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“They’ve taken an enormous hit because of the collapse of Kodak, and Waterloo will take an enormous hit assuming that RIM ultimately vanishes from the scene, but I think the overall economy and region has been so fundamentally changed by RIM that it will actually do very well,” Homer-Dixon said.

Homer-Dixon says RIM’s impact on the city has been staggering.

His think tank was created by RIM’s Balsillie, and he also is a professor at the Balsillie School of International Affairs at the University of Waterloo. Balsillie and Lazaridis have together donated more than $400 million to the community. Lazaridis has donated $150 million to the Perimeter Institute for Theoretical Physics, which he founded in 2000 and which attracts the involvement of such giants of physics as Stephen Hawking.

“Ten years from now BlackBerrys will be in the Smithsonian but these institutions will hopefully still be thriving,” Homer-Dixon said.

Lazaridis, 51, remains on RIM’s board. Canadian billionaire Prem Watsa, a fellow board member, calls the Turkish-born Greek immigrant a genius who pioneered the smartphone. “It really would be unfortunate if anything happened to RIM, and I’d like to do whatever I can to help,” Watsa said.

In an interview with The Associated Press at RIM headquarters in Waterloo, Heins said he won’t try to compete head-to-head with Apple but will try to build on RIM’s strengths, such as its dominance of the corporate smartphone market. RIM says more than 90 percent of Fortune 500 companies use BlackBerry and that more than a million North American government workers rely on BlackBerry’s software security.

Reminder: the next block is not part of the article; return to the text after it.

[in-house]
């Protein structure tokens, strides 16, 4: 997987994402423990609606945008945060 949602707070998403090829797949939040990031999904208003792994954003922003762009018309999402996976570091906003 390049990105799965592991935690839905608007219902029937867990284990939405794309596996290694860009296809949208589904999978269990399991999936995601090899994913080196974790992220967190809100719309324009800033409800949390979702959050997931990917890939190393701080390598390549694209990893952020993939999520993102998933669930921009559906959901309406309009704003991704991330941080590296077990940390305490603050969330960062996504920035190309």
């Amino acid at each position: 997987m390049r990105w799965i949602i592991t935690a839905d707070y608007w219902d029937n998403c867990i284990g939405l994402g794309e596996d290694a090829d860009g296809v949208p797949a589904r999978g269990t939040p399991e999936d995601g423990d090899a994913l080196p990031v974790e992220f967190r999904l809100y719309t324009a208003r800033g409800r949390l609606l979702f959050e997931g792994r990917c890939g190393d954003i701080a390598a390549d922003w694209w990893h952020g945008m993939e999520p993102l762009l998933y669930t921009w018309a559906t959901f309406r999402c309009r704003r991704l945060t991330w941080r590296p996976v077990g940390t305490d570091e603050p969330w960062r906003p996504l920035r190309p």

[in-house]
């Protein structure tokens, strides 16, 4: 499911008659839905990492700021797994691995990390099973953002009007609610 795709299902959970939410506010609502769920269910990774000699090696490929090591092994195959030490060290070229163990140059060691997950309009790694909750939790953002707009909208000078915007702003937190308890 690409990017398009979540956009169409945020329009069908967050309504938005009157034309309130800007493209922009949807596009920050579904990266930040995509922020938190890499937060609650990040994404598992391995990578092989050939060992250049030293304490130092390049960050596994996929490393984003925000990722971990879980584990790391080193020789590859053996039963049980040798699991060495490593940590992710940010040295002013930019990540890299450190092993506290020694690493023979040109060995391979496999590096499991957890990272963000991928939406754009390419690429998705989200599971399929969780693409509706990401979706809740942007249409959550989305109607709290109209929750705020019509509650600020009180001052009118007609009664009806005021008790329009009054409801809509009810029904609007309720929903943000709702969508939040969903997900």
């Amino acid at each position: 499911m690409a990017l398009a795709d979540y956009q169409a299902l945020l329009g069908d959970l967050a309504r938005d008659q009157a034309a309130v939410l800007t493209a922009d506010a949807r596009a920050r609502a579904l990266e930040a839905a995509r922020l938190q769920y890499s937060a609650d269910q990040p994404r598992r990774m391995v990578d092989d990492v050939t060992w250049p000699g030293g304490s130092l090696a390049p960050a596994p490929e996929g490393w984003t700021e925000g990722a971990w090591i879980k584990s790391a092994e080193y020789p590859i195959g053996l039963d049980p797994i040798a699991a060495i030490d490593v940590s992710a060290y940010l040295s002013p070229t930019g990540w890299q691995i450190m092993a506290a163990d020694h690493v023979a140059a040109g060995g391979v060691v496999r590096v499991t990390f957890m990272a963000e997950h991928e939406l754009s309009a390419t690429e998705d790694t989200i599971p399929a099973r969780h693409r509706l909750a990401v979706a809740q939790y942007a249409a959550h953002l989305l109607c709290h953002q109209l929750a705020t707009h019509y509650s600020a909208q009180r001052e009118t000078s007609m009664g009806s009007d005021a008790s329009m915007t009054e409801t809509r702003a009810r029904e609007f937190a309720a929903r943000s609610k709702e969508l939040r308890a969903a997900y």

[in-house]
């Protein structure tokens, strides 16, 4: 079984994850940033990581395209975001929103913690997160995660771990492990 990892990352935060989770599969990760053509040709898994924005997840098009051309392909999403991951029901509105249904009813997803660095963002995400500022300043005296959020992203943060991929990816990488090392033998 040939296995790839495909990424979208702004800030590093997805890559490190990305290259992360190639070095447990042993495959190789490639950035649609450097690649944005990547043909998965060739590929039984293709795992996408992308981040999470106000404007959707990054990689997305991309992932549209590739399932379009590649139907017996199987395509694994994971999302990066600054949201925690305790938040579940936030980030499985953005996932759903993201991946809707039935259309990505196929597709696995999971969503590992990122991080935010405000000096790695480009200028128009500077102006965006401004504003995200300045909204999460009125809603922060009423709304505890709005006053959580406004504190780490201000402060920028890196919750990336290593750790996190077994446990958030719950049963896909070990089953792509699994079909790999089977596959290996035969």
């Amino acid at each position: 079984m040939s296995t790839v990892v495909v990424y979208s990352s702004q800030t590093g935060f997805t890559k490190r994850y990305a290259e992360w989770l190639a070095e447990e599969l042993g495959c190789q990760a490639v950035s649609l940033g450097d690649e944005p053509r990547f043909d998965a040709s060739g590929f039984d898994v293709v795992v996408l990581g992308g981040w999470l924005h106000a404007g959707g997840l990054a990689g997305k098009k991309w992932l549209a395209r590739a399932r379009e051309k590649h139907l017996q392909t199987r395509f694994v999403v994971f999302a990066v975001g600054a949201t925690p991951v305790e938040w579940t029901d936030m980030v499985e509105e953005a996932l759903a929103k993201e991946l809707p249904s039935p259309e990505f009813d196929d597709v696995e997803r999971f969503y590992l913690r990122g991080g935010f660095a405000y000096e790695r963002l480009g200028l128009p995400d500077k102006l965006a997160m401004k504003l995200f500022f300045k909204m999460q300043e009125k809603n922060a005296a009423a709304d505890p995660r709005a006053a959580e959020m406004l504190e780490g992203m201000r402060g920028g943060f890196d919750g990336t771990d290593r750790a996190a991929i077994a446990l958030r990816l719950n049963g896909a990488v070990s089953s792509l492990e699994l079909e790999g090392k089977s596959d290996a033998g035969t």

But Heins acknowledges RIM failed to quickly adapt to the emerging “bring your own device” trend, in which employees bring their personal iPhones or Android devices to work instead of relying on BlackBerrys issued by their employers.

That’s where BlackBerry 10 comes in _ delayed but not too late to vie with the new Apple iPhone expected this fall, or so Heins hopes.

“At the end of the day if the product is good you can always come back,” Heins said. “There’s many examples of how that has happened. I’m not that scared about this, frankly.”

Other tech companies have indeed recovered from the ropes. The late Steve Jobs said Apple was less than three months away from bankruptcy when he rejoined it in 1997, and it’s now the world’s most valuable company.

Homer-Dixon said it’s amazing that RIM in Waterloo got this far, considering it has had to compete with Silicon Valley, “the most powerful engine of innovation that humankind has ever created.”

Neither Lazaridis nor Balsillie has given interviews about RIM since stepping down, but Homer-Dixon suggests Balsillie is well prepared for a change of fortune.

He recalls being on a boat in the Arctic in mid-2009 with Balsillie, who talked about the importance of luck in building a tech giant. A crew member asked where RIM would be in five years.

“He said, ‘Well the smartphone industry is a rapidly expanding market and I think we’ll retain a segment of it.’ Then his last words were ‘I don’t think RIM will go bankrupt, but who knows.’”